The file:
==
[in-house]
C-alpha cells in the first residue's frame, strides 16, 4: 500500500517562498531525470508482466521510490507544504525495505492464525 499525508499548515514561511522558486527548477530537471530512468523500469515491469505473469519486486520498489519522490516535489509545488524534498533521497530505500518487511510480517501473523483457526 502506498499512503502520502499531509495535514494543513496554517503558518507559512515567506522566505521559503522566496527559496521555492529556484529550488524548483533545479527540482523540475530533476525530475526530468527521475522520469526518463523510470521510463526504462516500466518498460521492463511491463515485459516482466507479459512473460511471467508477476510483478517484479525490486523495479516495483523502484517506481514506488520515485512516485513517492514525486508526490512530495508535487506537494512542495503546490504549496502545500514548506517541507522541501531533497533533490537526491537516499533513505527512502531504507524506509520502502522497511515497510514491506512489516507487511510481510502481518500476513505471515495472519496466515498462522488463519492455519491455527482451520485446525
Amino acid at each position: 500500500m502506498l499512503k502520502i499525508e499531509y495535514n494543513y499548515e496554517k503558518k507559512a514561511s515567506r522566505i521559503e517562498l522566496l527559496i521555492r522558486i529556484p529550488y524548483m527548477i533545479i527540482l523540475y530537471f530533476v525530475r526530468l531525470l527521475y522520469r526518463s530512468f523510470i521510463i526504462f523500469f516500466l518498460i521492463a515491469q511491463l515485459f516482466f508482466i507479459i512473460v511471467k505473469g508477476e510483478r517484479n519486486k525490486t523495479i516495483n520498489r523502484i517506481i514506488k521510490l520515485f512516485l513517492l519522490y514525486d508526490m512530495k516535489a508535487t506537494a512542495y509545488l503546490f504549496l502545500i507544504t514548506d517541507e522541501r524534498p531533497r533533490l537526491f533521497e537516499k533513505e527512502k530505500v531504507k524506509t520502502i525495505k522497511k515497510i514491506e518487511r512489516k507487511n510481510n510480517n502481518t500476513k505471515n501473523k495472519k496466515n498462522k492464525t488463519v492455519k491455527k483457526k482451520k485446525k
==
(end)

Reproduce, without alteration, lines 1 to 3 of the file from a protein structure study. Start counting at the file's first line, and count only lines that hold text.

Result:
[in-house]
C-alpha cells in the first residue's frame, strides 16, 4: 500500500517562498531525470508482466521510490507544504525495505492464525 499525508499548515514561511522558486527548477530537471530512468523500469515491469505473469519486486520498489519522490516535489509545488524534498533521497530505500518487511510480517501473523483457526 502506498499512503502520502499531509495535514494543513496554517503558518507559512515567506522566505521559503522566496527559496521555492529556484529550488524548483533545479527540482523540475530533476525530475526530468527521475522520469526518463523510470521510463526504462516500466518498460521492463511491463515485459516482466507479459512473460511471467508477476510483478517484479525490486523495479516495483523502484517506481514506488520515485512516485513517492514525486508526490512530495508535487506537494512542495503546490504549496502545500514548506517541507522541501531533497533533490537526491537516499533513505527512502531504507524506509520502502522497511515497510514491506512489516507487511510481510502481518500476513505471515495472519496466515498462522488463519492455519491455527482451520485446525
Amino acid at each position: 500500500m502506498l499512503k502520502i499525508e499531509y495535514n494543513y499548515e496554517k503558518k507559512a514561511s515567506r522566505i521559503e517562498l522566496l527559496i521555492r522558486i529556484p529550488y524548483m527548477i533545479i527540482l523540475y530537471f530533476v525530475r526530468l531525470l527521475y522520469r526518463s530512468f523510470i521510463i526504462f523500469f516500466l518498460i521492463a515491469q511491463l515485459f516482466f508482466i507479459i512473460v511471467k505473469g508477476e510483478r517484479n519486486k525490486t523495479i516495483n520498489r523502484i517506481i514506488k521510490l520515485f512516485l513517492l519522490y514525486d508526490m512530495k516535489a508535487t506537494a512542495y509545488l503546490f504549496l502545500i507544504t514548506d517541507e522541501r524534498p531533497r533533490l537526491f533521497e537516499k533513505e527512502k530505500v531504507k524506509t520502502i525495505k522497511k515497510i514491506e518487511r512489516k507487511n510481510n510480517n502481518t500476513k505471515n501473523k495472519k496466515n498462522k492464525t488463519v492455519k491455527k483457526k482451520k485446525k